LONDON: Visiting Indian Finance Minister Arun Jaitley opened trading on the London Stock Exchange on Monday in the presence of British Member of Parliament and UK Secretary of State for International Trade Liam Fox, India's High Commissioner to the United Kingdom Y.K. Sinha and Pankaj Patel, President, FICCI.
Following the market open ceremony, Nikhil Rathi, CEO, London Stock Exchange plc hosted a roundtable event with Minister Jaitley, delegates from the Federation of Indian Chambers of Commerce and Industry, Fintech companies and leading investors to discuss London’s significant role as a partner to India, supporting the country to develop its FinTech ecosystem and deliver key Indian priorities like infrastructure development, sustainable energy investment and the growth of smart cities.Rathi said, “Minister Jaitley’s second visit to the UK in a year underlines the success of the business and financial partnership between the UK and India and builds on recent landmark visits by Prime Minister Theresa May to India and Prime Minister Modi to the UK. We’re honoured once again to welcome Minister Jaitley to open trading on our historic markets. 2016 was a tremendous year for Masala bonds in London, with the Indian corporate Masala bond market launching in London with HDFC’s landmark bond issuance in July 2016, cementing London Stock Exchange’s clear position as the leading global venue for offshore Rupee denominated fundraising."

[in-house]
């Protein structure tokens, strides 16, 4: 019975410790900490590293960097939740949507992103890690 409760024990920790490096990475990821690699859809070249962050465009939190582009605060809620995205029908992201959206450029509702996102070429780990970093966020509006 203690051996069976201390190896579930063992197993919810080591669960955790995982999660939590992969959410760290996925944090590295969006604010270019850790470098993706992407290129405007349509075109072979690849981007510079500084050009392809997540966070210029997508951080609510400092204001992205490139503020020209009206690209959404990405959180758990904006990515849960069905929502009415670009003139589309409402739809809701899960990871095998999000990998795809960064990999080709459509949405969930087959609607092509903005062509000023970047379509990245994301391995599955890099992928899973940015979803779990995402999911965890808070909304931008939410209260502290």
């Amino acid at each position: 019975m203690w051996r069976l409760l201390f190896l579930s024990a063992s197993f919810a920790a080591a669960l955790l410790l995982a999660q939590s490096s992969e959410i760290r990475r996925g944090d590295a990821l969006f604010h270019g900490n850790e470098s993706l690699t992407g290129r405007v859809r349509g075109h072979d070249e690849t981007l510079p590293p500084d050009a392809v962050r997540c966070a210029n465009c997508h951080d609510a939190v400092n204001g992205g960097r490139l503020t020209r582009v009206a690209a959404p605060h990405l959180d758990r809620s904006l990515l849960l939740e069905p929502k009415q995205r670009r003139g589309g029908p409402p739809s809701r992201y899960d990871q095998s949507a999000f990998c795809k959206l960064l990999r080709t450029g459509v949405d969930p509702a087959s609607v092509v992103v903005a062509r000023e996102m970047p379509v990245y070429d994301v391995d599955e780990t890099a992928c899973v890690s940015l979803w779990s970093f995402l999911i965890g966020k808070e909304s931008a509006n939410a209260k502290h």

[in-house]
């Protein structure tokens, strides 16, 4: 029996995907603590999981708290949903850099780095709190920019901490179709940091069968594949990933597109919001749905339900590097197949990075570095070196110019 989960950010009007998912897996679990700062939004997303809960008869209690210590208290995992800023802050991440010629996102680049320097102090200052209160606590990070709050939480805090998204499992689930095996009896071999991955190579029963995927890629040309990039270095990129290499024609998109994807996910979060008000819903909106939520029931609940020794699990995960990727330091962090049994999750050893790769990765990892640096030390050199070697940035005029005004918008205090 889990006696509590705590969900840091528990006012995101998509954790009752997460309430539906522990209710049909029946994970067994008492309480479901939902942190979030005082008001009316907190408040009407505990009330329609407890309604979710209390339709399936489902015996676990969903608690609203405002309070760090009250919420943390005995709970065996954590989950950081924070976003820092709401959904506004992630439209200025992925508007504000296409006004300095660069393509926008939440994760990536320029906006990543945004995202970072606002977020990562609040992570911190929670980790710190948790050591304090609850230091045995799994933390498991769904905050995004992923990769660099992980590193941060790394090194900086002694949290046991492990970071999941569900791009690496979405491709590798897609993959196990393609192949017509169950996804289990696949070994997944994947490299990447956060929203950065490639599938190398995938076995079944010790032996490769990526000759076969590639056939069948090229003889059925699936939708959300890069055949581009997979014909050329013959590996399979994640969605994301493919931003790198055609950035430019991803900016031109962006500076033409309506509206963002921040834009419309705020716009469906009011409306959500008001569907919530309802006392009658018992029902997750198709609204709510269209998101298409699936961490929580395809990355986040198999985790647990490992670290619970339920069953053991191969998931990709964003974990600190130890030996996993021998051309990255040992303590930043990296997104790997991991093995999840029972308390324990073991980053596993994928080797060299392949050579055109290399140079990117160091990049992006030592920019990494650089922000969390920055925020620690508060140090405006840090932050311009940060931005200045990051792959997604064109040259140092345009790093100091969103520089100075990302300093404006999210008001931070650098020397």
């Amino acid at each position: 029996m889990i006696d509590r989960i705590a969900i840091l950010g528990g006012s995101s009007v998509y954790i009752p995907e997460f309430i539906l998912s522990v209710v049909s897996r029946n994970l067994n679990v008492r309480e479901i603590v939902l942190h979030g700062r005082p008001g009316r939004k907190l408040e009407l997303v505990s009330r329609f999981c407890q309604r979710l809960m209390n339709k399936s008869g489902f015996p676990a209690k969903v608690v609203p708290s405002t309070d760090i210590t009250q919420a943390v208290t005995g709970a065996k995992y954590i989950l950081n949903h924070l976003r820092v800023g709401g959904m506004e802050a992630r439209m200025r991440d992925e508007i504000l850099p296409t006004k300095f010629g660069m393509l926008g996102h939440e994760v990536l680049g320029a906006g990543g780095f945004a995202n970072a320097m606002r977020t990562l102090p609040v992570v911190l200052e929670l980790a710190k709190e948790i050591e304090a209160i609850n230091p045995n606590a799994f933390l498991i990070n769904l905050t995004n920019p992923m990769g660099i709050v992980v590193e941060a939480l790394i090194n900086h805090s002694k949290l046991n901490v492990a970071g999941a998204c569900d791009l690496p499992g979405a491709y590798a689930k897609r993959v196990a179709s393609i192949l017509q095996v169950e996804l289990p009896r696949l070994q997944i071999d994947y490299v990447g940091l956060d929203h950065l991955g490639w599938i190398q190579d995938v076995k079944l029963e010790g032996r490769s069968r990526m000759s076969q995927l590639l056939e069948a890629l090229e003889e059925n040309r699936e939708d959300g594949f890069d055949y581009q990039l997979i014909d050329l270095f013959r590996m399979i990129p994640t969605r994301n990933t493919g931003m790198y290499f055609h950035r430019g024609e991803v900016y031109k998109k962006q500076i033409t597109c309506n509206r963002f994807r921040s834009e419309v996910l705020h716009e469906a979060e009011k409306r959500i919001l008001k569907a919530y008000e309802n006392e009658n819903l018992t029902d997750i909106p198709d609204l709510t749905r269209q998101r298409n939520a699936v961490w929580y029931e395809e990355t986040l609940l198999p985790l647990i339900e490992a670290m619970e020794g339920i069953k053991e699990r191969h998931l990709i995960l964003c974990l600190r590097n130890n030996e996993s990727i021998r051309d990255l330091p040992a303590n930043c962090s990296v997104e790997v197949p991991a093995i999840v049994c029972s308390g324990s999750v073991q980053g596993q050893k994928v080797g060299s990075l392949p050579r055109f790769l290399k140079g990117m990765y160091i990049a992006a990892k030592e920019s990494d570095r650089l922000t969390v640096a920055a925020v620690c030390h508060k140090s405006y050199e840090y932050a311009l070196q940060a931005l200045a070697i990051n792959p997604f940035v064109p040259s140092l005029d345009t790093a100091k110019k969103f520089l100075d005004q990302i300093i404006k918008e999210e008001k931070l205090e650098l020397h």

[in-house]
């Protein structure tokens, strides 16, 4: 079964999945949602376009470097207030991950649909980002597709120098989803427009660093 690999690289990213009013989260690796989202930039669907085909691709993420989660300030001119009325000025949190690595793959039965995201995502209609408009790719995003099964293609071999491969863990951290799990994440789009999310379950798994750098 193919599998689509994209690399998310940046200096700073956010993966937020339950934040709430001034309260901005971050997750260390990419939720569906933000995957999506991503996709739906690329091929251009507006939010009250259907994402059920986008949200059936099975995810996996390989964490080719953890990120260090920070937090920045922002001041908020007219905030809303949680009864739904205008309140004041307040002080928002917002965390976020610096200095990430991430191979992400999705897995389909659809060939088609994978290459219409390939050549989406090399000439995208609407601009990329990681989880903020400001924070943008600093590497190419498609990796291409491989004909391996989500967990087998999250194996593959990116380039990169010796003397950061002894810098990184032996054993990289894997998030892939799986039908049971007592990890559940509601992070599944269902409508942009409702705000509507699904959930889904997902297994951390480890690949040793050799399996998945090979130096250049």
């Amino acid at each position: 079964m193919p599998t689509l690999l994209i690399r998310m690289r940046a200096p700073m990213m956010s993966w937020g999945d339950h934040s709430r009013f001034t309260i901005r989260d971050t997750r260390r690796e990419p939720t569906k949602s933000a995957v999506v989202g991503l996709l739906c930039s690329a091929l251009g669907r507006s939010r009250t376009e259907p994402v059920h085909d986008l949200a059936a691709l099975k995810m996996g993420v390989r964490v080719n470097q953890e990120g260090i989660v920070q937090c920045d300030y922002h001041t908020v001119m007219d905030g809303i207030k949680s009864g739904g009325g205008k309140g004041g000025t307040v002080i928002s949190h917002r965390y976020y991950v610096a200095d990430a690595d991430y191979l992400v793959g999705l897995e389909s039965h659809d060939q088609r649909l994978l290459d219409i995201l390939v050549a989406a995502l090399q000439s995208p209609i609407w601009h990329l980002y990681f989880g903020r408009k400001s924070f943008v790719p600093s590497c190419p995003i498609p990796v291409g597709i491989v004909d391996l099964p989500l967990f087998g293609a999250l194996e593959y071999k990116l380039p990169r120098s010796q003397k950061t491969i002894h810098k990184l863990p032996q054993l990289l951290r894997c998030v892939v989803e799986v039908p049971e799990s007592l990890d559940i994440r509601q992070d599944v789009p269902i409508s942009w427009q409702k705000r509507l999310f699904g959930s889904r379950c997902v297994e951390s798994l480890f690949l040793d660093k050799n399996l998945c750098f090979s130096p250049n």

He further stated,“India’s growth trajectory is truly remarkable, with the highest growth rate among the G20 economies and the Minister’s Union Budget announced earlier this month will only spur this on. With the depth, liquidity, multicurrency and profile of London’s markets, together with the UK remaining the largest G20 investor in India, London Stock Exchange is ideally suited to partner with India in this extraordinary growth story to deliver key Indian priorities like infrastructure development, sustainable energy investment and the growth of smart cities.”
Dr. Liam Fox said, "The UK-India investment relationship is hugely important. India is now the third largest investor and second largest job creator in the UK; the UK is the largest G20 investor in India and plays an important role in building skills in the Indian workforce.
The UK Government is committed to deepening this relationship further and in my first months as Secretary of State for International Trade, I’ve been lucky enough to visit India twice - most recently accompanying the Prime Minister on her first bilateral visit outside Europe, as well as her first trade delegation. In the words of Prime Minister Modi, India and the UK are an ‘unbeatable partnership’. And I’m very glad that our Prime Ministers recently committed to ‘building the closest possible commercial and economic relationship’.”